Chicago acquired the pass-rusher from the Oakland Raiders earlier in the day and later announced the extension but did not release the terms.
Mack is now the highest-paid defensive player in NFL history. The deal, which averages $23.5 million per season, includes $90 million in guaranteed money and $60 million at signing, the source said.
The Bears gave up first-round picks in 2019 and 2020, a third-round pick in 2020 and a sixth-round pick in 2019 to acquire Mack earlier Saturday. In return, the Bears also received a second-round pick in 2020 and a conditional fifth-round pick in 2020.
"We are excited to add a special playmaker like Khalil to our football team," Bears general manager Ryan Pace said. "He brings a ton on the field, but he really fits what we are building in our locker room too. Elite defensive players in their prime are rare so when we knew we had a legit shot to acquire him, we did everything we thought necessary to get him. I'm confident the compensation to Oakland, including the return draft picks to us, and the contract extension for Khalil are fair to all parties. We are anxious to get Khalil to Chicago with his coaches and teammates."
The contract eclipses the record for a defensive player set just one day earlier, when the Los Angeles Rams signed Aaron Donald to a six-year extension worth $135 million, including $87 million guaranteed.
The $90 million in guaranteed money for Mack, the 2016 NFL Defensive Player of the Year, is about $20 million more than Raiders quarterback Derek Carr is being paid.
News of the agreement to trade Mack drew reactions from Carr and Raiders defensive end Bruce Irvin on Twitter.
This is the sucky part of this business... Mornings like this, but we have a season to play and games to win!! #RaiderNation we feel your pain trust me but we need you next Monday night! 💀— Derek Carr (@derekcarrqb) September 1, 2018
What a shock. Now move on and win.. time to beat the Rams!!— Bruce Irvin (@BIrvin_WVU11) September 1, 2018
Over the past 48 hours, the Raiders had engaged in active trade talks with multiple teams -- including the New York Jets, a source told ESPN's Rich Cimini. The Raiders were asking for two first-round picks. Other teams made enticing offers of multiple picks, but the Bears were willing to offer the most, sources told Schefter.
Raiders general manager Reggie McKenzie said Saturday night that "more than half the league" called the Raiders to inquire about Khalil Mack in a trade.
"We wanted, all of us -- Gruden, myself, everybody in the organization -- wanted Khalil to be a Raider. That's not an issue at all. We presented him with an offer and we got that counter back and talked about it with him ... and it just, what they were demanding, it just wasn't going to work at that time ... it didn't work out in the end ... we weren't close. We presented prior to the start of the league year ... Khalil got a great deal," he said.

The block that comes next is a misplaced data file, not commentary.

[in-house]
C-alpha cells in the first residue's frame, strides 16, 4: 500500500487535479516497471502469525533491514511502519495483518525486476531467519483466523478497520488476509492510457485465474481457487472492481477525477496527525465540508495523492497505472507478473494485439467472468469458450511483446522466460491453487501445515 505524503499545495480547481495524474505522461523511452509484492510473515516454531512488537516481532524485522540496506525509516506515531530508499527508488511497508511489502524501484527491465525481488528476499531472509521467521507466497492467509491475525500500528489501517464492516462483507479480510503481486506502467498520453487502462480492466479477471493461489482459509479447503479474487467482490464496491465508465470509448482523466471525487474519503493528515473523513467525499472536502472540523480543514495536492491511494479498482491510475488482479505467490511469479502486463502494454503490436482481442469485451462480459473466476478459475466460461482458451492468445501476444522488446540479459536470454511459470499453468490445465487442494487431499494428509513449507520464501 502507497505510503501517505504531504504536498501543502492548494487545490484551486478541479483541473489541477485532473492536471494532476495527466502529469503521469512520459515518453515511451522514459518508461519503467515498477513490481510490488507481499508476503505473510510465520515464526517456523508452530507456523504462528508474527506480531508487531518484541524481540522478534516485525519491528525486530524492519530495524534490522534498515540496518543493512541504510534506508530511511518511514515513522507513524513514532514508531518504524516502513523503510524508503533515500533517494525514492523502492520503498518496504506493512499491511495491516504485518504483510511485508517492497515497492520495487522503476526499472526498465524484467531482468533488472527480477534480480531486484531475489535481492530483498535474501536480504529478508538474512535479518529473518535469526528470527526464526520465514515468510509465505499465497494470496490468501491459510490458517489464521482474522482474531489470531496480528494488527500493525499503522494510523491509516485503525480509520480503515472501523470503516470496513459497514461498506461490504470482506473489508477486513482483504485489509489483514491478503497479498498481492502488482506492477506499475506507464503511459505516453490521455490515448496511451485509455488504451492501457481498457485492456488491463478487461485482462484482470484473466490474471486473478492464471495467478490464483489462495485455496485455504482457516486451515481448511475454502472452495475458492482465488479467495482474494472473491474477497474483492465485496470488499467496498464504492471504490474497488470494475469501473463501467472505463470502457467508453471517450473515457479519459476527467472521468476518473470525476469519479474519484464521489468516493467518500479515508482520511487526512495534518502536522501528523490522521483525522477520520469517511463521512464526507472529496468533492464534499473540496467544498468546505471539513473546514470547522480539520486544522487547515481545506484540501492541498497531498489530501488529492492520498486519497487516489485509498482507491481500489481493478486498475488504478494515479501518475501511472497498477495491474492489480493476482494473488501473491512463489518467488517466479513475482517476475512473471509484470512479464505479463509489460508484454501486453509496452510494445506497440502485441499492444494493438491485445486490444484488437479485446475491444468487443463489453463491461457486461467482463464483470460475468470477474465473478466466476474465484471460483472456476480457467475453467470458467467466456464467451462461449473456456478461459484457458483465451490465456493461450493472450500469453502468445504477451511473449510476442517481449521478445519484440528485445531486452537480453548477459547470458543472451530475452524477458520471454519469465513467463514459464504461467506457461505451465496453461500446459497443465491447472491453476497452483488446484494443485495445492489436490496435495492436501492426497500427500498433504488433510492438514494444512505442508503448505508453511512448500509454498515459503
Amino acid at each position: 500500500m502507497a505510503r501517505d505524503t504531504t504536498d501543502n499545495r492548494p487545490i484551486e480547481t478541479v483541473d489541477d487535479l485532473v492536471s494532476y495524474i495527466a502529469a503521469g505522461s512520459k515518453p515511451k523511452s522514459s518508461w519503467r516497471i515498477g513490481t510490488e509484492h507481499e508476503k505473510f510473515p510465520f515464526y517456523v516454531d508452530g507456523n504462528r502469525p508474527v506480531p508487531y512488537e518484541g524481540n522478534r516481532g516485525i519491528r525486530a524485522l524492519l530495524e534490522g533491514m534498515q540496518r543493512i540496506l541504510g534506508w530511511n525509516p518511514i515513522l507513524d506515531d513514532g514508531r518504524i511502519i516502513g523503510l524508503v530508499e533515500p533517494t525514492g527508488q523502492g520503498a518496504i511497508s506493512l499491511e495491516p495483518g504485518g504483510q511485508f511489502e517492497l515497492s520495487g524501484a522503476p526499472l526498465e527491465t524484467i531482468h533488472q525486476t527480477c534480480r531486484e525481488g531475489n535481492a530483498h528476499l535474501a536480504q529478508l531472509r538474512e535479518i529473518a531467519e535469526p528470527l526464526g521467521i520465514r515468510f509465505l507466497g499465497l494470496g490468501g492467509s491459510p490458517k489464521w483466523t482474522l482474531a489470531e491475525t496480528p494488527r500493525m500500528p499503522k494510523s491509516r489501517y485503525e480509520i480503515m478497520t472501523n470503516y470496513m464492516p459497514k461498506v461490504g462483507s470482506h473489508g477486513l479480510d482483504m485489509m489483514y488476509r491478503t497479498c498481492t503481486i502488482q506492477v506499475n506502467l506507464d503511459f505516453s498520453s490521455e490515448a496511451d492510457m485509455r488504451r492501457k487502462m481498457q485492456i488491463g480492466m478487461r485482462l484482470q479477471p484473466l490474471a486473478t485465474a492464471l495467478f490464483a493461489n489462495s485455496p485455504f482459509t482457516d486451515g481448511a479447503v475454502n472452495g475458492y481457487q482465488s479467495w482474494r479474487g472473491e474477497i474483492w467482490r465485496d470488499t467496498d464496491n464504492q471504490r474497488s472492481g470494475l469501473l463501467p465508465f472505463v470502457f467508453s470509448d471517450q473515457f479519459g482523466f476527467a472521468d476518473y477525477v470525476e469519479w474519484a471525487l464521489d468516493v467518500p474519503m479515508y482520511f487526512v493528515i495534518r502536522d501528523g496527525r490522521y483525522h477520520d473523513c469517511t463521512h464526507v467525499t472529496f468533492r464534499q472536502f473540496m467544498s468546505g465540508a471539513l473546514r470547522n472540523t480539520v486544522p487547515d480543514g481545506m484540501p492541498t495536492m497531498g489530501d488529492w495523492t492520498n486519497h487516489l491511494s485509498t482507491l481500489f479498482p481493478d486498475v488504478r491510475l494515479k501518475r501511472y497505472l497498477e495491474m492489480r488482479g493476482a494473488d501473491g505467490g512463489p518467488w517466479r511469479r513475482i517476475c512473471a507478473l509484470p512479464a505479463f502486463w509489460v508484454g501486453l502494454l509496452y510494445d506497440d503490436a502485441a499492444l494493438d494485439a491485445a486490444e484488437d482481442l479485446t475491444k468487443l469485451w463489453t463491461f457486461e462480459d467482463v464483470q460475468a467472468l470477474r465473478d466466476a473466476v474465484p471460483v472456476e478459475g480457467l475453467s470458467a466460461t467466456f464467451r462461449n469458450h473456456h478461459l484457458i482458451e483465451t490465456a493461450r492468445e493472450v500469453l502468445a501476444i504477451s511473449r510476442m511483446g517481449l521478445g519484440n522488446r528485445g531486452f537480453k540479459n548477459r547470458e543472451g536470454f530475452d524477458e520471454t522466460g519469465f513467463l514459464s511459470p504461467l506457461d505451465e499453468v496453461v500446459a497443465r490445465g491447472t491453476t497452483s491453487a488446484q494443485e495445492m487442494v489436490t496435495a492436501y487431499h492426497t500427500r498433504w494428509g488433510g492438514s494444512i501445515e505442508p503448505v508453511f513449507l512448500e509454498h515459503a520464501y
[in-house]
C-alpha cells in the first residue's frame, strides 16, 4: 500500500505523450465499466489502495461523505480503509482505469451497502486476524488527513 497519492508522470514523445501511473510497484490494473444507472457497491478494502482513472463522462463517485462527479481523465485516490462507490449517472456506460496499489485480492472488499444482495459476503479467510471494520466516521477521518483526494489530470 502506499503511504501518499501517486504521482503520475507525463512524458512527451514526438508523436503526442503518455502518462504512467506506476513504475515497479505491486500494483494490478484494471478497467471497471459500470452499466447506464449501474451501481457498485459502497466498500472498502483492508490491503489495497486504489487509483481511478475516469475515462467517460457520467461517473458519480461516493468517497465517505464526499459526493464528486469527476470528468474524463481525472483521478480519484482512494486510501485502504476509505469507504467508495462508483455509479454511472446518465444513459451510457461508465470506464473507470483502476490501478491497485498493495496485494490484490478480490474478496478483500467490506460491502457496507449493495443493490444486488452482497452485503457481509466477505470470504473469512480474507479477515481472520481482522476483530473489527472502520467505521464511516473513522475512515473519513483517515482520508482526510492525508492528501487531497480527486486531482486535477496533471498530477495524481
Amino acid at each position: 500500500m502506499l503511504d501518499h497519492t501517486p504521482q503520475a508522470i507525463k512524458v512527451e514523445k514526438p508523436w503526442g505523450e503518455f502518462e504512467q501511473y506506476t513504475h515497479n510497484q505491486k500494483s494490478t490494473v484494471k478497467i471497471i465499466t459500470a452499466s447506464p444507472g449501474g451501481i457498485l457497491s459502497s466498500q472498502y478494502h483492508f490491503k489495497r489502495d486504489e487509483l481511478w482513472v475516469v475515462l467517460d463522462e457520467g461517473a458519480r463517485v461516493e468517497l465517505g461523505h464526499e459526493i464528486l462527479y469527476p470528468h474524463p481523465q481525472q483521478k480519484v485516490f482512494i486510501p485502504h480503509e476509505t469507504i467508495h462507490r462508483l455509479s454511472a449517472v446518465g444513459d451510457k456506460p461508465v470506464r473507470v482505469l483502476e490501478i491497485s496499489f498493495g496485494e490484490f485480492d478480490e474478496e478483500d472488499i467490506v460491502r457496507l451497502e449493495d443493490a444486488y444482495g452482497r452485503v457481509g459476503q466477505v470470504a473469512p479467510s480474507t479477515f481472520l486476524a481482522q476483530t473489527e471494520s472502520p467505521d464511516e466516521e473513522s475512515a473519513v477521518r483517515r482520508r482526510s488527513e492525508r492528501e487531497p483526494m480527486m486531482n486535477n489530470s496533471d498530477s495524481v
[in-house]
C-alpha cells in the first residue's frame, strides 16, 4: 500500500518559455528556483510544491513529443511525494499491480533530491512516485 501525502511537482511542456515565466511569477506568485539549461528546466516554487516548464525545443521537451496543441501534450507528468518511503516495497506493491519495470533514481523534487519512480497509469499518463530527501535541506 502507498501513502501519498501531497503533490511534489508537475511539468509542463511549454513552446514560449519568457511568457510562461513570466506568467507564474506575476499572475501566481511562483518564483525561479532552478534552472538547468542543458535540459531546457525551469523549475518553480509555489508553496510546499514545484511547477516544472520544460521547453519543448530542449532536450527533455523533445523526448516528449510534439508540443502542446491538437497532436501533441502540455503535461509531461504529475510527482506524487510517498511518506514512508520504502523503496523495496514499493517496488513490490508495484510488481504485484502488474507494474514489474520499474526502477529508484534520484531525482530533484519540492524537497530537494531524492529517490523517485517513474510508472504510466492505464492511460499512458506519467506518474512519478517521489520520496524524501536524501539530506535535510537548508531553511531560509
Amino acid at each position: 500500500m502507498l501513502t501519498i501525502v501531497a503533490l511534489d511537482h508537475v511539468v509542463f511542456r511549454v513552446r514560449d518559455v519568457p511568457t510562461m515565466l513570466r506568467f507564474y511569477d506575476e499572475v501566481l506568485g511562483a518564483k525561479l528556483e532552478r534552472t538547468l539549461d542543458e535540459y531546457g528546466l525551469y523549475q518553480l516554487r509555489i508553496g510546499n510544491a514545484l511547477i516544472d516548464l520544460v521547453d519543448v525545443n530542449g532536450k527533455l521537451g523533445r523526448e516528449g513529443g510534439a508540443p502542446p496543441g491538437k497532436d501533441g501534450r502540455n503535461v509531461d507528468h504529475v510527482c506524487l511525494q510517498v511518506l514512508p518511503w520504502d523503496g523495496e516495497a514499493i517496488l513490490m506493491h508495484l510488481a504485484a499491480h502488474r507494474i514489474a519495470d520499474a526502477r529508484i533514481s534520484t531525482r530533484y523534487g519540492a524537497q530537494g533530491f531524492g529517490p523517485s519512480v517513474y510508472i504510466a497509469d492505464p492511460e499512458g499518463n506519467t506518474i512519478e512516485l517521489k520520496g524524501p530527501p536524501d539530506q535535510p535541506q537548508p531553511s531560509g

This is the second time the Bears have traded two first-round picks for a player in the past decade. In April 2009, Chicago acquired quarterback Jay Cutler from the Denver Broncos. The Bears sent two first-rounders, a third-round pick and quarterback Kyle Orton to Denver for Cutler and a fifth-round pick in the swap.
Mack is the fourth player to be traded after winning a Defensive Player of the Year award, along with Jason Taylor (traded in 2008), Pat Swilling (1993) and Keith Millard (1992), according to ESPN Stats & Information. At age 27, Mack is the youngest of that group at the time of being traded.
The No. 5 overall pick of the 2014 draft out of Buffalo, Mack missed training camp. He also stayed away from the Raiders' voluntary offseason training program and held out of the team's mandatory three-day minicamp in June. Raiders coach Jon Gruden, hired in January, had yet to meet Mack.
Oakland exercised the fifth-year option on Mack's contract last summer, worth $13.846 million. If he had played under those terms this season, the Raiders could have used a franchise tag on Mack in 2019.
Mack joins a Bears defense that includes No. 8 overall pick Roquan Smith, who had his own holdout this offseason before signing his rookie contract, and 2016 No. 9 overall pick Leonard Floyd. Chicago ranked ninth in points allowed and 10th in yards allowed last season.
Mack made league history in 2015 by being named first-team All-Pro at both outside linebacker and defensive end. After being honored as the league's best defender in 2016, Mack had a little bit of a letdown in 2017 -- his 10.5 sacks were his fewest since his rookie year, and he was not named to the All-Pro team.
Still, he has 40.5 career sacks, and his 185.5 quarterback pressures since coming into the league in 2014 lead the NFL in that time frame, according to Pro Football Focus.
There was also a ripple effect in Las Vegas. The Bears have gone from 100-1 to 40-1 to win the Super Bowl, while the Raiders dropped from 20-1 to 40-1, according to Westgate Las Vegas SuperBook manager Jeff Sherman.
ESPN's Paul Gutierrez contributed to this report.